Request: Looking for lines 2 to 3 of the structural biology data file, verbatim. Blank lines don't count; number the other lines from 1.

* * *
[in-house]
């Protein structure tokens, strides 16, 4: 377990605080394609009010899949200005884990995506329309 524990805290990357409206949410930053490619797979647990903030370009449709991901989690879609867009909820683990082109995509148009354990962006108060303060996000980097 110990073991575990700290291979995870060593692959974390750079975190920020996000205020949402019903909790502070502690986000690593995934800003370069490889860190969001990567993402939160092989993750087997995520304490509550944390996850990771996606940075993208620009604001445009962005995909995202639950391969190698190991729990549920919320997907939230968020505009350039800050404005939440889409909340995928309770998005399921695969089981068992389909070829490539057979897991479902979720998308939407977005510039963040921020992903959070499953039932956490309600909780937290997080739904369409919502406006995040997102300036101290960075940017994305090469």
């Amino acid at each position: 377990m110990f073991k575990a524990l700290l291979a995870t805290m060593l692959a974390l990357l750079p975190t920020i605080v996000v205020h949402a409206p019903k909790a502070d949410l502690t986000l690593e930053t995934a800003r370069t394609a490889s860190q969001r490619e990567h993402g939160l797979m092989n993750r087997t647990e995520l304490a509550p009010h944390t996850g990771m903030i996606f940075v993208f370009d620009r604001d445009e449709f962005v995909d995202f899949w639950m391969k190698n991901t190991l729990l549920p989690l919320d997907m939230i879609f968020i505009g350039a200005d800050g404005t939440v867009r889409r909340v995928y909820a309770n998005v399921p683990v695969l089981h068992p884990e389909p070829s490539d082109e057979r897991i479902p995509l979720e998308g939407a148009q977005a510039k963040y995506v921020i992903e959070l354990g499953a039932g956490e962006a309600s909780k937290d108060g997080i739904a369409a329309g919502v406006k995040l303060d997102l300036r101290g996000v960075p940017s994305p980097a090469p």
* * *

């Protein structure tokens, strides 16, 4: 377990605080394609009010899949200005884990995506329309 524990805290990357409206949410930053490619797979647990903030370009449709991901989690879609867009909820683990082109995509148009354990962006108060303060996000980097 110990073991575990700290291979995870060593692959974390750079975190920020996000205020949402019903909790502070502690986000690593995934800003370069490889860190969001990567993402939160092989993750087997995520304490509550944390996850990771996606940075993208620009604001445009962005995909995202639950391969190698190991729990549920919320997907939230968020505009350039800050404005939440889409909340995928309770998005399921695969089981068992389909070829490539057979897991479902979720998308939407977005510039963040921020992903959070499953039932956490309600909780937290997080739904369409919502406006995040997102300036101290960075940017994305090469």
């Amino acid at each position: 377990m110990f073991k575990a524990l700290l291979a995870t805290m060593l692959a974390l990357l750079p975190t920020i605080v996000v205020h949402a409206p019903k909790a502070d949410l502690t986000l690593e930053t995934a800003r370069t394609a490889s860190q969001r490619e990567h993402g939160l797979m092989n993750r087997t647990e995520l304490a509550p009010h944390t996850g990771m903030i996606f940075v993208f370009d620009r604001d445009e449709f962005v995909d995202f899949w639950m391969k190698n991901t190991l729990l549920p989690l919320d997907m939230i879609f968020i505009g350039a200005d800050g404005t939440v867009r889409r909340v995928y909820a309770n998005v399921p683990v695969l089981h068992p884990e389909p070829s490539d082109e057979r897991i479902p995509l979720e998308g939407a148009q977005a510039k963040y995506v921020i992903e959070l354990g499953a039932g956490e962006a309600s909780k937290d108060g997080i739904a369409a329309g919502v406006k995040l303060d997102l300036r101290g996000v960075p940017s994305p980097a090469p």